In many ways I think breastfeeding advocates need to come at this issue from a different perspective. Instead of vilifying formula and formula advertising they need to focus on breastfeeding friendly messages and support. If there is true support and breastfeeding is promoted as the wonderful natural thing that it is.. without all this talk about formula being poison (which turns people off the message and has the result of preaching to the choir).. I think the results would be better. I think the image of the militant breastfeeding advocate is really really hurting the breastfeeding advocates cause. Because who wants to follow and join that club, when its seems all negative and strict and judgmental?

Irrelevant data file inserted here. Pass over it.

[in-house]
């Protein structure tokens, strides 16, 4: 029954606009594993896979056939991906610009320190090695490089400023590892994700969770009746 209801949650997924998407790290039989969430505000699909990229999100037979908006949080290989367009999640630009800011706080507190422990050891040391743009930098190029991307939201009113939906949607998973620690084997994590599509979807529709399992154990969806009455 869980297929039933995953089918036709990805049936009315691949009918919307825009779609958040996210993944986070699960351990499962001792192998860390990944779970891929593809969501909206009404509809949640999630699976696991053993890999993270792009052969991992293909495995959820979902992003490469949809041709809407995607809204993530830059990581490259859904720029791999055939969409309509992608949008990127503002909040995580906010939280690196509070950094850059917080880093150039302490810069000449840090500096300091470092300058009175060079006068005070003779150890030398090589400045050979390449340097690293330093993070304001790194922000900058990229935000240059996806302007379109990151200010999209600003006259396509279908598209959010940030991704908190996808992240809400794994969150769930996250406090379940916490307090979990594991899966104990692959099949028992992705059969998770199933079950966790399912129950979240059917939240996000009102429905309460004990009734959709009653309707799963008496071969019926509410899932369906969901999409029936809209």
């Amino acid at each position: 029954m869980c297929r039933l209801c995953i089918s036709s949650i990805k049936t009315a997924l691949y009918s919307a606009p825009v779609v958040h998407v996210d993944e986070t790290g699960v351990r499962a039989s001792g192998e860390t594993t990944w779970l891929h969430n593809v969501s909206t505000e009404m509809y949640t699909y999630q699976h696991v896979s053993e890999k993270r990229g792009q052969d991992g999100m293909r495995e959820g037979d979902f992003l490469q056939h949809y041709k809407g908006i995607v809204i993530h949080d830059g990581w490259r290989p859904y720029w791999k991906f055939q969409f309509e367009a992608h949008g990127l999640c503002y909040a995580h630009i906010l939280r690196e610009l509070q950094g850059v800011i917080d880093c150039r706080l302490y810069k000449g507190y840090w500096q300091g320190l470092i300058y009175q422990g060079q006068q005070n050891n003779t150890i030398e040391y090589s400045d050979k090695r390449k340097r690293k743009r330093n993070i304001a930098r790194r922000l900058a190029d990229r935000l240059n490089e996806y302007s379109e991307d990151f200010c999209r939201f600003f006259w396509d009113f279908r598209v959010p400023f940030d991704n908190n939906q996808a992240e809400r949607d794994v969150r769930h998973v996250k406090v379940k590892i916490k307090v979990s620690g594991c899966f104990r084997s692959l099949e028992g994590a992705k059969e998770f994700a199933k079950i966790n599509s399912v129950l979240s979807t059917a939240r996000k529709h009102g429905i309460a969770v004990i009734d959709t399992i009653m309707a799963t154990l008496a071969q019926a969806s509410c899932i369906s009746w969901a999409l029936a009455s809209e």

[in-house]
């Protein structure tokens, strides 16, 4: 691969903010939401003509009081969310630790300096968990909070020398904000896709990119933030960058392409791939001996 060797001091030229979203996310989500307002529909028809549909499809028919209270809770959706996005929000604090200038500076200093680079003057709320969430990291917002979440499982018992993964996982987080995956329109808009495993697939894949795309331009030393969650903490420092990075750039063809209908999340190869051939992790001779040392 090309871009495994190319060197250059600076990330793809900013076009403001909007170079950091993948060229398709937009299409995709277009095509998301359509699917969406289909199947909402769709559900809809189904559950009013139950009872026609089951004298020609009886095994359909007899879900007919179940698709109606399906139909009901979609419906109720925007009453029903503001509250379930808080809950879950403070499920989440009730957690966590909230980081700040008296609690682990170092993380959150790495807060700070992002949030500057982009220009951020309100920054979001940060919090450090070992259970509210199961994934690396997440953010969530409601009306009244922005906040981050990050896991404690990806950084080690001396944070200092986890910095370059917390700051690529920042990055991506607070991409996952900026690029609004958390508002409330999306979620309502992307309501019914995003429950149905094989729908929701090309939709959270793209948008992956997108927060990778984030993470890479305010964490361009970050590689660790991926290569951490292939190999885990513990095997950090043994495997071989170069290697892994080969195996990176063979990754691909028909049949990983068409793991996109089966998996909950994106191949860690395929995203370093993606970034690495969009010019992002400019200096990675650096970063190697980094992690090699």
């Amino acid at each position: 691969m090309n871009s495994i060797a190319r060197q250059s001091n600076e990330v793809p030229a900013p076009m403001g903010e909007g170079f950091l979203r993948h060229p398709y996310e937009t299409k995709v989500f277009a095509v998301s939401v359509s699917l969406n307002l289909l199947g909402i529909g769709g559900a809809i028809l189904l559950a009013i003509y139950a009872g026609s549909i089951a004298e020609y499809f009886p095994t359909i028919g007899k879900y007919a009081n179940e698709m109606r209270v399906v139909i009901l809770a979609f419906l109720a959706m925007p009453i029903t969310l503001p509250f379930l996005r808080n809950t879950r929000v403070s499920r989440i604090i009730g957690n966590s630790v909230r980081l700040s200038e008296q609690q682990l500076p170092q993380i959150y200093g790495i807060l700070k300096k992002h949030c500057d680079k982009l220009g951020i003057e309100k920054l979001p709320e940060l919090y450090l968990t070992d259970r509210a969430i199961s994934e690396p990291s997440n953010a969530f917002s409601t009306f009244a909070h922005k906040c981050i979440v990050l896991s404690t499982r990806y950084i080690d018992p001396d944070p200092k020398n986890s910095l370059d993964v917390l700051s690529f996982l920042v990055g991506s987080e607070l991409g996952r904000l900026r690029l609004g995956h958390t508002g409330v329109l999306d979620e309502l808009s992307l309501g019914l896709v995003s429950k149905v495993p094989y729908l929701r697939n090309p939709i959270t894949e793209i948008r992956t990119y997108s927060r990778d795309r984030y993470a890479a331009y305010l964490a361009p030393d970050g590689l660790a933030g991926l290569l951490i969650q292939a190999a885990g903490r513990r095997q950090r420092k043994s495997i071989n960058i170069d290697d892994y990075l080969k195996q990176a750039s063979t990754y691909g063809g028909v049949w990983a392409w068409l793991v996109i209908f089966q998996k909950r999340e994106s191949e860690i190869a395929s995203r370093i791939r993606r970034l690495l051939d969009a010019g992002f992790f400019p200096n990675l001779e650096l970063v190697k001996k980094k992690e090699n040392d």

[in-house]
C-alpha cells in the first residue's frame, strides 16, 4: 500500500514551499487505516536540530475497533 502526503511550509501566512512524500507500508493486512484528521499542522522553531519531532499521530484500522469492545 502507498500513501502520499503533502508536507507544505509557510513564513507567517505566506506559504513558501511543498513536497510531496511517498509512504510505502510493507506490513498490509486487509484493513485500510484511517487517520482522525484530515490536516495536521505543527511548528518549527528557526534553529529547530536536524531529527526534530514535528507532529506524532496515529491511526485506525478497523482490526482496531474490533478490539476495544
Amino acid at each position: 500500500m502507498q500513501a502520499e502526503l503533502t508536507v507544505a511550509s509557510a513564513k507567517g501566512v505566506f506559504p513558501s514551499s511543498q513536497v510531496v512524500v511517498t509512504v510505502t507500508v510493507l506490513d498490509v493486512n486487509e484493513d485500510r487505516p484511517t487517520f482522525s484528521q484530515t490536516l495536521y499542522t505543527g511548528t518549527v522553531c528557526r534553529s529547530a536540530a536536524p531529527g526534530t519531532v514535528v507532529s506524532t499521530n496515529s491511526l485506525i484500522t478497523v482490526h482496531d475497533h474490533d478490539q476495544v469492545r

Sorry- I went off on a tangent there!! Not at all saying your are militant or anything… just started writing and didn’t stop. All I am saying is that I think advertising plays a part… but it is not the key factor worth focusing on, in my opinion.

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11 kelly @kellynaturally February 3, 2011

I don’t think that advertising DOESN’T work for Tofurkey. It’s a completely different market. Formula is a need (perceived or real) for a large portion of the population. Tofurky or turkey is a desire, a feeling, a taste – but certainly neither (meat nor meat substitute) is a necessity. You can subsist on veggies. Additionally, even if Tofurky only were marketing to those it perceived as “needing” its product (i.e. vegetarians), you’re STILL looking at a tiny minority, compared to the number of human babies.